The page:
Comparison of clinical characteristics, treatment, in-hospital and 12-month outcomes in patients after myocardial infarction with ejection fraction < 40% with or without atrial fibrillation
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3rd Department of Cardiology, SMDZ in Zabrze, Medical University of Silesia, Katowice, Silesian Center for Heart Diseases in Zabrze, Poland
Collegium Medicum, Kardynał Stefan Wyszynski Univeristy in Warsaw, Poland
National Institute of Cardiology in Warsaw, Poland
Department of Cardiology and Structural Heart Diseases, Medical University of Silesia in Katowice, Poland
Department of Cardiology, University Hospital, Institute of Medical Sciences, University of Opole, Poland
Clinical Department of Cardiology, Department of Cardiology, Congenital Heart Disease and Electrotherapy, Silesian Center for Heart Diseases, Zabrze, Poland
Submission date: 2020-05-27
Final revision date: 2020-07-19
Acceptance date: 2020-07-22
Online publication date: 2020-10-26
The study aimed to compare the characteristics, treatment, and 12-month outcomes of patients after myocardial infarction (MI) and with left ventricular ejection fraction (LVEF) < 40%, with or without atrial fibrillation (AF).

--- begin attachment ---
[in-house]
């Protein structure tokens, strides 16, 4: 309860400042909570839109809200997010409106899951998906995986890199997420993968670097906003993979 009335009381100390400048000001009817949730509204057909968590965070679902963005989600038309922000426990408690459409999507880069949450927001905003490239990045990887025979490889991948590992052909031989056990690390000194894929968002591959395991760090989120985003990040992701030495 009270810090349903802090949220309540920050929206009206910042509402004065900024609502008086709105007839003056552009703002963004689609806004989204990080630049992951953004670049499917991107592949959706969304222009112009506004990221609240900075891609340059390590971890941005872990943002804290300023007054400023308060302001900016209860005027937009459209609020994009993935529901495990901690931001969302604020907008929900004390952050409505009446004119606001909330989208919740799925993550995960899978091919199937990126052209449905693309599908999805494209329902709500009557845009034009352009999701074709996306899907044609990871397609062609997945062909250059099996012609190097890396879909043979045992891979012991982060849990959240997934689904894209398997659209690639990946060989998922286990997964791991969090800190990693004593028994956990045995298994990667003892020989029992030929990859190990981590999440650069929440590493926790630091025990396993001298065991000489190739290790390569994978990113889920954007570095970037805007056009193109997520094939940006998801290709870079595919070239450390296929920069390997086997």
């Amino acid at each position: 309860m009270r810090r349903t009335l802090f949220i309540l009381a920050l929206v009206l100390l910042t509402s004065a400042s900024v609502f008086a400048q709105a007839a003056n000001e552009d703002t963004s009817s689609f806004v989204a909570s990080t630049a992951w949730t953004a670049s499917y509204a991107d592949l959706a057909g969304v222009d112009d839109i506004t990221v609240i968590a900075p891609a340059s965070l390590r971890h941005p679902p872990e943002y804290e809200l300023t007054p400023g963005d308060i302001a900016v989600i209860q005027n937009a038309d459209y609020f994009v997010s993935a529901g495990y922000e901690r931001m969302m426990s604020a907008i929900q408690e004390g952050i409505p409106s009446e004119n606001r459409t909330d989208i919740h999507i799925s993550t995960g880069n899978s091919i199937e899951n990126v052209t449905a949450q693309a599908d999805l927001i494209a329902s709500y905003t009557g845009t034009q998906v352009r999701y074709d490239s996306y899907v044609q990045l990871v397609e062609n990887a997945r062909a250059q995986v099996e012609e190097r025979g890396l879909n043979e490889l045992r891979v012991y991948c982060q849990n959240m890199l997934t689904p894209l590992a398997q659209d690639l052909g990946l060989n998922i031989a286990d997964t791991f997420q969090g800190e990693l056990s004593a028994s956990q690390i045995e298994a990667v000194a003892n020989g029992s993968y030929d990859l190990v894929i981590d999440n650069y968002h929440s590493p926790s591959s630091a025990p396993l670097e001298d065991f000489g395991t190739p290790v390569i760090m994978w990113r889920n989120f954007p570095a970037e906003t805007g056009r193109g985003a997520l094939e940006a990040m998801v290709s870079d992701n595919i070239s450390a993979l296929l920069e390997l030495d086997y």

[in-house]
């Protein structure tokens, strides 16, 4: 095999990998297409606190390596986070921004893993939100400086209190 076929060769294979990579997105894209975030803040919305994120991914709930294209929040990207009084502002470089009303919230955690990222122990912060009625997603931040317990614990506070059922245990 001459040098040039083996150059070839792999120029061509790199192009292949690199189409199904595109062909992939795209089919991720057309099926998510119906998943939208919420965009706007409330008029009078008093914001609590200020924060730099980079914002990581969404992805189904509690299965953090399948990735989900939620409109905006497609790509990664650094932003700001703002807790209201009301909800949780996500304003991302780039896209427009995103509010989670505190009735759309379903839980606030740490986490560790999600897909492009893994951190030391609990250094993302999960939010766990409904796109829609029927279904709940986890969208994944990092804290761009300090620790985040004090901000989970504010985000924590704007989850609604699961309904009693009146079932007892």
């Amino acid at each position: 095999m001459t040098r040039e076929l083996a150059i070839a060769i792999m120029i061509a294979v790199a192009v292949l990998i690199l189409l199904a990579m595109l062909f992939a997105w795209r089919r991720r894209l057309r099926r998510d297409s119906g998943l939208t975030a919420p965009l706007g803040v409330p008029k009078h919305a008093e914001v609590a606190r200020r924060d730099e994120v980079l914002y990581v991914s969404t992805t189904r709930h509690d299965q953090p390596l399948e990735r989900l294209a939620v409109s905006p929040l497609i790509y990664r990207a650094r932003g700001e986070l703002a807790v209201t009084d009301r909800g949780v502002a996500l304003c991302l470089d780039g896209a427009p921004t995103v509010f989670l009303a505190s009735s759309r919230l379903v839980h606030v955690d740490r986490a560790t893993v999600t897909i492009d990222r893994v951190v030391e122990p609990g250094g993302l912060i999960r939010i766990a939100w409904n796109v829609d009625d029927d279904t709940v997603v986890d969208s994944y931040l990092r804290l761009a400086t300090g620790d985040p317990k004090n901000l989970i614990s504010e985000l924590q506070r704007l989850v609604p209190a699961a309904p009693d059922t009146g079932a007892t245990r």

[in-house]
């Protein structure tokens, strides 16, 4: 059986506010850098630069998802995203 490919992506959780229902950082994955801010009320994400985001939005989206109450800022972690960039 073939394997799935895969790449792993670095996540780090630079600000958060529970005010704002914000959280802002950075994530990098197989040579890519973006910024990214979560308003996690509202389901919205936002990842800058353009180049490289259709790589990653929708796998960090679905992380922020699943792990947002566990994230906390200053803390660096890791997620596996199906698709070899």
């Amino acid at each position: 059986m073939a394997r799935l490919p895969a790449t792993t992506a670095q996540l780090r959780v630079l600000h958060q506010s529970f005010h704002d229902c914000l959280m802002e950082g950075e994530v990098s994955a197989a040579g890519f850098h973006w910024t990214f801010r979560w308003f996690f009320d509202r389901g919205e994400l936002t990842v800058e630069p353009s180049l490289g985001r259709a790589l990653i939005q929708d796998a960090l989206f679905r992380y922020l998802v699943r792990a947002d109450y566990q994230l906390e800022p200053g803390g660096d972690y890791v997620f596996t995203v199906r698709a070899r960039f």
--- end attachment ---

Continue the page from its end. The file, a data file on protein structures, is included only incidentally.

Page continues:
Material and methods:
The analysis involved 10,222 surviving patients who were enrolled in the ongoing, prospective Polish Registry of Acute Coronary Syndromes (PL-ACS). The major adverse cardiac events (MACE) involved death, non-fatal MI, rehospitalization due to heart failure (HF), and stroke within 12 months after MI.

Patients with AF were older (73.7 [13.1] vs. 68.3 [16.4], p < 0.001) and had a greater prevalence of previous MI (37.3% vs. 32.4%, p = 0.0007), percutaneous coronary intervention (PCI) (27.5% vs. 23.6%, p = 0.002), and HF hospitalization (34.6% vs. 19.7%, p < 0.001). In patients with AF, coronary angiography (87.3% vs. 92.5%, p < 0.001) and PCI (76.8% vs. 82.7%, p < 0.001) were performed less frequently. Patients with AF had a higher rate of all-cause mortality (26.8% vs. 17.4%, p < 0.001), HF hospitalization (35.0% vs. 25.3%, p < 0.001), stroke (5.5% vs. 2.1%, p < 0.001) and MACE (56.2% vs. 42.8%, p < 0.001). In the multivariate analysis, AF was revealed to be associated with a higher all-cause mortality (odds ratio 1.20, 95% confidence interval 1.03–1.40, p = 0.018).

Patients after MI with LVEF < 40% and with AF, compared to those without AF, had worse clinical characteristics, were less frequently subjected to coronary angiography and PCI during hospitalization, and had significantly less favorable 12-month outcomes.